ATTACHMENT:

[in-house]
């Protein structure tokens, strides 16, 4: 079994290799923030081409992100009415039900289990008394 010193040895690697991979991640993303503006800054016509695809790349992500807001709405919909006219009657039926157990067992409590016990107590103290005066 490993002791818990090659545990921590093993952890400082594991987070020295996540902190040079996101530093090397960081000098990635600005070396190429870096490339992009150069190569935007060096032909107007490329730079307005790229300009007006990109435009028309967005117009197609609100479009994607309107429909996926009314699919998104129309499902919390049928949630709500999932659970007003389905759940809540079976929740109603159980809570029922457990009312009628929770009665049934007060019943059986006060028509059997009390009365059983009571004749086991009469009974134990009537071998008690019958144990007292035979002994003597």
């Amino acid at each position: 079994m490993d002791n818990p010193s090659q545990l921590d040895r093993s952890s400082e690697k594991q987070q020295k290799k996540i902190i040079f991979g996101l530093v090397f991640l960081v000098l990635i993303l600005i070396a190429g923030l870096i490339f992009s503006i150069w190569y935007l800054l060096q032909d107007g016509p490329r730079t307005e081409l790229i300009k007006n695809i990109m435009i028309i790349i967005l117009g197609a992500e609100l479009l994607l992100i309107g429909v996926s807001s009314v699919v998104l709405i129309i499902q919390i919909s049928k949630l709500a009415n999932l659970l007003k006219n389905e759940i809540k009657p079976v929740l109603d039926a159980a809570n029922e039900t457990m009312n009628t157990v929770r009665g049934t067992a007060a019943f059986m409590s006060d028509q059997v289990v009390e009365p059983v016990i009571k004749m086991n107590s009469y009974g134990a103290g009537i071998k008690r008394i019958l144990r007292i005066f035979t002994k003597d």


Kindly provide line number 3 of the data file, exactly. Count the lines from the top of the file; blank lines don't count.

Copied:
């Amino acid at each position: 079994m490993d002791n818990p010193s090659q545990l921590d040895r093993s952890s400082e690697k594991q987070q020295k290799k996540i902190i040079f991979g996101l530093v090397f991640l960081v000098l990635i993303l600005i070396a190429g923030l870096i490339f992009s503006i150069w190569y935007l800054l060096q032909d107007g016509p490329r730079t307005e081409l790229i300009k007006n695809i990109m435009i028309i790349i967005l117009g197609a992500e609100l479009l994607l992100i309107g429909v996926s807001s009314v699919v998104l709405i129309i499902q919390i919909s049928k949630l709500a009415n999932l659970l007003k006219n389905e759940i809540k009657p079976v929740l109603d039926a159980a809570n029922e039900t457990m009312n009628t157990v929770r009665g049934t067992a007060a019943f059986m409590s006060d028509q059997v289990v009390e009365p059983v016990i009571k004749m086991n107590s009469y009974g134990a103290g009537i071998k008690r008394i019958l144990r007292i005066f035979t002994k003597d």